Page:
That's why it's good to have female friends, a kind of little self-help group, if you will. Last weekend I picked up my friend Miss P for a walk and found her almost spitting with temper.
"I. Would. Love. To. Slap. Him. Sometimes," she said, enunciating icily in her rage. "I heard a flipping shriek from the kitchen and when I ran in to help him, I found that he'd just knocked over a cup. I thought he was dead!"
Aha. So she'd fallen victim to The Yelp, I noted with pleasure. My father does it, my husband does it and now I know that Miss P's boyfriend does it. Interesting!
What's The Yelp?
Imagine, please, that you're engrossed in something important or delicate: you're correcting grammar exams, chopping garlic or re-attaching the 'end call' button to your ancient phone. Suddenly, your other half gives a blood-curdling yell: "Gnaaaaaaaggggghhhhhhhhh!"
"What's wrong?" you shout.
"What's wrong?" you shout again - but you're met with a deathly silence.
So you toss aside your exams, garlic and/or mobile phone and sprint into the next room, expecting to find your beloved in a heap on the floor, a severed limb protruding from the dishwasher, a pool of blood congealing next to him.
"What happened?" you wheeze. "What happened?"
And your partner-slash-spouse looks at you with big, blank eyes and says: "What? What do you mean?"
"You screamed!" you cry. "I heard you scream!"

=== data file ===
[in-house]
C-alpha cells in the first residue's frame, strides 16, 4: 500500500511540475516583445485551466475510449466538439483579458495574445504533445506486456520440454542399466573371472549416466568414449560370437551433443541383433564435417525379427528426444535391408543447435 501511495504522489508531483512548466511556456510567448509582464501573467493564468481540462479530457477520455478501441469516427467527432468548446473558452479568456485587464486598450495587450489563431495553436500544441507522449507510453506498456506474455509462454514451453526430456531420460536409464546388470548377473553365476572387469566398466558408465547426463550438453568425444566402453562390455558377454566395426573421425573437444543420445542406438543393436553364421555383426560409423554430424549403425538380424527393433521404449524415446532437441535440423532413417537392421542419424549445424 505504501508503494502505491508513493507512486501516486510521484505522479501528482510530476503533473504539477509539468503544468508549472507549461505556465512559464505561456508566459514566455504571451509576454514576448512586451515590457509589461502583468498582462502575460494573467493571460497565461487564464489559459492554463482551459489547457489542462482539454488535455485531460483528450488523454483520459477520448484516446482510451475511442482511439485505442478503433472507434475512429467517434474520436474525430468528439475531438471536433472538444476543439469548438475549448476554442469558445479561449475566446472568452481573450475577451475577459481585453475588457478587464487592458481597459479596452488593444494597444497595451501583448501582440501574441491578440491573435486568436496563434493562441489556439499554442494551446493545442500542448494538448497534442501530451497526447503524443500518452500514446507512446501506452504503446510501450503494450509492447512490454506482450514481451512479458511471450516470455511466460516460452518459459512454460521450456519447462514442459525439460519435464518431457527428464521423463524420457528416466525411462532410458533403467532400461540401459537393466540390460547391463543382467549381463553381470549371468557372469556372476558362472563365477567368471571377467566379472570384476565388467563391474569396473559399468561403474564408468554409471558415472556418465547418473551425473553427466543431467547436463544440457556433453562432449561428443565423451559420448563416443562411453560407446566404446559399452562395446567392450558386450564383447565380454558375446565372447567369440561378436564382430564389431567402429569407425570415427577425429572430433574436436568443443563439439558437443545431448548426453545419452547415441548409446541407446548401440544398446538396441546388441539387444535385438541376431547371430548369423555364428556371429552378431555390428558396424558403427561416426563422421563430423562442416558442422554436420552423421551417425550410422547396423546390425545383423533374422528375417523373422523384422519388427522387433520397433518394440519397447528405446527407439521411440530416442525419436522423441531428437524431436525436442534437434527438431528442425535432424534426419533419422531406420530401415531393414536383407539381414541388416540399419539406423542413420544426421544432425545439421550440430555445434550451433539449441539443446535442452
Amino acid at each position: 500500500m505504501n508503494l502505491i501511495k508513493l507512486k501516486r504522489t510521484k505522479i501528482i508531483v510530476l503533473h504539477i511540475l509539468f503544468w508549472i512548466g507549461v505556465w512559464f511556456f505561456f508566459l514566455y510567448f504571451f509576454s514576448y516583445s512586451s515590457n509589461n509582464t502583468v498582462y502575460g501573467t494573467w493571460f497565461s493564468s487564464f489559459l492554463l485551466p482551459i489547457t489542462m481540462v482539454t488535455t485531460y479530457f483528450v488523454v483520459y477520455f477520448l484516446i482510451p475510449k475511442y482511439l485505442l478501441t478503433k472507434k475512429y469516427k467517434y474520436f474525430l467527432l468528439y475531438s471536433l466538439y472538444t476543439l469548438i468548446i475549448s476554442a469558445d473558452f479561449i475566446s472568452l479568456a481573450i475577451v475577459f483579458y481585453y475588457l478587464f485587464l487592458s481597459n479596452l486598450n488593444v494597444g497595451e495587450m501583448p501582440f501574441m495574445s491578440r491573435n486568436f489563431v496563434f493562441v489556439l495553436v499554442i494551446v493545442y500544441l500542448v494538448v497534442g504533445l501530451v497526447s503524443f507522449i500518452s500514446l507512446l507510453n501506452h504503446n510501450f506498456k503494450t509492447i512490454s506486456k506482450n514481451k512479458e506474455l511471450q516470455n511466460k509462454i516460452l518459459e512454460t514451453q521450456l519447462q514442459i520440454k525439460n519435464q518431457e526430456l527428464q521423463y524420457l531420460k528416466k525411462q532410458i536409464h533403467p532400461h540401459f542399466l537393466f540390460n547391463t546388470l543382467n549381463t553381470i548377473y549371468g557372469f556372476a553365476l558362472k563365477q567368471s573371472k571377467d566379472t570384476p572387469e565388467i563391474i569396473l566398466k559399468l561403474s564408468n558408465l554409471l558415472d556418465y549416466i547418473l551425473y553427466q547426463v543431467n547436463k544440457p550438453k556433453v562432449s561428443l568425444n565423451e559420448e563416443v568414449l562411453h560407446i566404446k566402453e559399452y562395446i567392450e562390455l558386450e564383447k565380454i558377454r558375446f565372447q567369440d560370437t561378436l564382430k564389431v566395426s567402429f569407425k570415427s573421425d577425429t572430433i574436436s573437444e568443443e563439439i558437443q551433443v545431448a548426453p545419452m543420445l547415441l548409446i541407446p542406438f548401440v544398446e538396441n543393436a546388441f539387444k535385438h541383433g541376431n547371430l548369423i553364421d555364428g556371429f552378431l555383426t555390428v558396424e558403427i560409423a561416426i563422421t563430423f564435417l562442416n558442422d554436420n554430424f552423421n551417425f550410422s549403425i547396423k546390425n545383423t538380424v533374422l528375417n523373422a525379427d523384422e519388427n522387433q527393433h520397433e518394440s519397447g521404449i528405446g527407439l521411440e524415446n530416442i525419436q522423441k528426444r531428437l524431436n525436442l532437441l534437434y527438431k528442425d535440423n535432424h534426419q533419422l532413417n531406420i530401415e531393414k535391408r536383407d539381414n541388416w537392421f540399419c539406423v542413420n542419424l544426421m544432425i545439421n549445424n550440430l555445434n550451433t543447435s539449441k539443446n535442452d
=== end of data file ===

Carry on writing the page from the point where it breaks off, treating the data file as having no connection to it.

"Did I really?" he says, bemused. "I don't remember that."
"You did! I heard you! You said: Gnaaaaaaaggggghhhhhhhhh!"
He shrugs. "Oh, that. Yeah. I couldn't get the olive jar open. So we're having pickles instead."
Eyes narrow and you think about the satisfaction of whipping the pickles out of his hands and sticking one up each nostril. But you don't. You return to whatever delicate matter you tossed away to run to your sweetheart's side in his moment of need. And you bite your fist.
|"You say this was the murder weapon? Why, that's ... gruesome!"|
"What's wrong? What happened?"
I shriek: "What HAPPENED?"
He pops his head around the door, annoyed. "For crying out loud! I just dropped a tomato! Don't be such a drama queen!"
"One of these days," I warn, "you're really going to scream in pain and I won't come running. I'll just blithely ignore you and leave you extricate yourself from the innards of the vacuum cleaner or the drum of the washing machine. Then you'll be sorry!"
He shrugs, unconcerned. And why would he be? He knows that this is an empty threat on my part. We both do. As the old saying goes: Fool me once, shame on you - but fool me twice, shame on me. Or, in this case: Fool me 5,297 times, shame on me.